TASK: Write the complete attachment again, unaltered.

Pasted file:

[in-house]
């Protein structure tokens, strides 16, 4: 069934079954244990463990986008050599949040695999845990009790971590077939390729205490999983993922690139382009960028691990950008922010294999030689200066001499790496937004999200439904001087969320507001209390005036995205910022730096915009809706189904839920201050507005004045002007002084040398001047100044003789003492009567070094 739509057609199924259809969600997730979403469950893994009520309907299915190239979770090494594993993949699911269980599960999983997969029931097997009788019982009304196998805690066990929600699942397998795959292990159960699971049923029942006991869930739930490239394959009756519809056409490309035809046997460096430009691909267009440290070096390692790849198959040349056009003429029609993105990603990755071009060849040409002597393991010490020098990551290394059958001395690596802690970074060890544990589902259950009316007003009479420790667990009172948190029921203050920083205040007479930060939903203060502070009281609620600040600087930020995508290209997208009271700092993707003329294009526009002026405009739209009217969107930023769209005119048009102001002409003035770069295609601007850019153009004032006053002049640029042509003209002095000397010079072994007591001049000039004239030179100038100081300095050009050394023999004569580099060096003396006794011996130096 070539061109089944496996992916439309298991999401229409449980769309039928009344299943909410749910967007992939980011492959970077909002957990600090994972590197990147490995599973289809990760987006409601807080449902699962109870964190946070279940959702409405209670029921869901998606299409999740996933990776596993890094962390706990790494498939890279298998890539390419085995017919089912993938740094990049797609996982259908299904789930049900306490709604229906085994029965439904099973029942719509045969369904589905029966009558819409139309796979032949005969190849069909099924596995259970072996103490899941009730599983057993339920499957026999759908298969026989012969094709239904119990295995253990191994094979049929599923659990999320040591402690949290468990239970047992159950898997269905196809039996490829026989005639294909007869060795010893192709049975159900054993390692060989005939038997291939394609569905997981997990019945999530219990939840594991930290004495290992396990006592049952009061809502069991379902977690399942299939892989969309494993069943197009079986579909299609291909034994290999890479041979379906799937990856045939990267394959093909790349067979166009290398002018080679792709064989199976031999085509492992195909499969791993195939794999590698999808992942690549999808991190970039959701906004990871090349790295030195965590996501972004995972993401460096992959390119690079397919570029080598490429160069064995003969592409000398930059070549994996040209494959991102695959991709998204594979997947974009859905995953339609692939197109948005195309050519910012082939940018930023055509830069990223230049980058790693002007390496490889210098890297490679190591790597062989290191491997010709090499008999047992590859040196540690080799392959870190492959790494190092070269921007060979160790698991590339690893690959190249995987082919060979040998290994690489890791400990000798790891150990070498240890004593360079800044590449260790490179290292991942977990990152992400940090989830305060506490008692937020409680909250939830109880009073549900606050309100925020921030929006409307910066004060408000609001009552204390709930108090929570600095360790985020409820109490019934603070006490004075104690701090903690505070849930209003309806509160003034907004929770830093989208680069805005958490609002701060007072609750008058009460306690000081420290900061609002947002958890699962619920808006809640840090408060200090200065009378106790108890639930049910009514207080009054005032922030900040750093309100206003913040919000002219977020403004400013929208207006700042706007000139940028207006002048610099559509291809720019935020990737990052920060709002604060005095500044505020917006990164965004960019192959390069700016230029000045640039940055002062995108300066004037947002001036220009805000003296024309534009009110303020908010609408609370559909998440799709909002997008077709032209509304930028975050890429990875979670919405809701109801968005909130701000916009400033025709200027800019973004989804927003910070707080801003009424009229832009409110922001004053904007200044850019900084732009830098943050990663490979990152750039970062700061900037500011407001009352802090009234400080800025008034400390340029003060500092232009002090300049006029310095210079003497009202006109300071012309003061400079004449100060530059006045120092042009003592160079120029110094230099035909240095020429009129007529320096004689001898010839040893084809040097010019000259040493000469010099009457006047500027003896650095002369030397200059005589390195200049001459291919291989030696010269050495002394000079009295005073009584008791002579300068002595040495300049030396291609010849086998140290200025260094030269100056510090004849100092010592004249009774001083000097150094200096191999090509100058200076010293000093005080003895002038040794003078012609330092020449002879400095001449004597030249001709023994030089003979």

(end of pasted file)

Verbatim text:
[in-house]
């Protein structure tokens, strides 16, 4: 069934079954244990463990986008050599949040695999845990009790971590077939390729205490999983993922690139382009960028691990950008922010294999030689200066001499790496937004999200439904001087969320507001209390005036995205910022730096915009809706189904839920201050507005004045002007002084040398001047100044003789003492009567070094 739509057609199924259809969600997730979403469950893994009520309907299915190239979770090494594993993949699911269980599960999983997969029931097997009788019982009304196998805690066990929600699942397998795959292990159960699971049923029942006991869930739930490239394959009756519809056409490309035809046997460096430009691909267009440290070096390692790849198959040349056009003429029609993105990603990755071009060849040409002597393991010490020098990551290394059958001395690596802690970074060890544990589902259950009316007003009479420790667990009172948190029921203050920083205040007479930060939903203060502070009281609620600040600087930020995508290209997208009271700092993707003329294009526009002026405009739209009217969107930023769209005119048009102001002409003035770069295609601007850019153009004032006053002049640029042509003209002095000397010079072994007591001049000039004239030179100038100081300095050009050394023999004569580099060096003396006794011996130096 070539061109089944496996992916439309298991999401229409449980769309039928009344299943909410749910967007992939980011492959970077909002957990600090994972590197990147490995599973289809990760987006409601807080449902699962109870964190946070279940959702409405209670029921869901998606299409999740996933990776596993890094962390706990790494498939890279298998890539390419085995017919089912993938740094990049797609996982259908299904789930049900306490709604229906085994029965439904099973029942719509045969369904589905029966009558819409139309796979032949005969190849069909099924596995259970072996103490899941009730599983057993339920499957026999759908298969026989012969094709239904119990295995253990191994094979049929599923659990999320040591402690949290468990239970047992159950898997269905196809039996490829026989005639294909007869060795010893192709049975159900054993390692060989005939038997291939394609569905997981997990019945999530219990939840594991930290004495290992396990006592049952009061809502069991379902977690399942299939892989969309494993069943197009079986579909299609291909034994290999890479041979379906799937990856045939990267394959093909790349067979166009290398002018080679792709064989199976031999085509492992195909499969791993195939794999590698999808992942690549999808991190970039959701906004990871090349790295030195965590996501972004995972993401460096992959390119690079397919570029080598490429160069064995003969592409000398930059070549994996040209494959991102695959991709998204594979997947974009859905995953339609692939197109948005195309050519910012082939940018930023055509830069990223230049980058790693002007390496490889210098890297490679190591790597062989290191491997010709090499008999047992590859040196540690080799392959870190492959790494190092070269921007060979160790698991590339690893690959190249995987082919060979040998290994690489890791400990000798790891150990070498240890004593360079800044590449260790490179290292991942977990990152992400940090989830305060506490008692937020409680909250939830109880009073549900606050309100925020921030929006409307910066004060408000609001009552204390709930108090929570600095360790985020409820109490019934603070006490004075104690701090903690505070849930209003309806509160003034907004929770830093989208680069805005958490609002701060007072609750008058009460306690000081420290900061609002947002958890699962619920808006809640840090408060200090200065009378106790108890639930049910009514207080009054005032922030900040750093309100206003913040919000002219977020403004400013929208207006700042706007000139940028207006002048610099559509291809720019935020990737990052920060709002604060005095500044505020917006990164965004960019192959390069700016230029000045640039940055002062995108300066004037947002001036220009805000003296024309534009009110303020908010609408609370559909998440799709909002997008077709032209509304930028975050890429990875979670919405809701109801968005909130701000916009400033025709200027800019973004989804927003910070707080801003009424009229832009409110922001004053904007200044850019900084732009830098943050990663490979990152750039970062700061900037500011407001009352802090009234400080800025008034400390340029003060500092232009002090300049006029310095210079003497009202006109300071012309003061400079004449100060530059006045120092042009003592160079120029110094230099035909240095020429009129007529320096004689001898010839040893084809040097010019000259040493000469010099009457006047500027003896650095002369030397200059005589390195200049001459291919291989030696010269050495002394000079009295005073009584008791002579300068002595040495300049030396291609010849086998140290200025260094030269100056510090004849100092010592004249009774001083000097150094200096191999090509100058200076010293000093005080003895002038040794003078012609330092020449002879400095001449004597030249001709023994030089003979």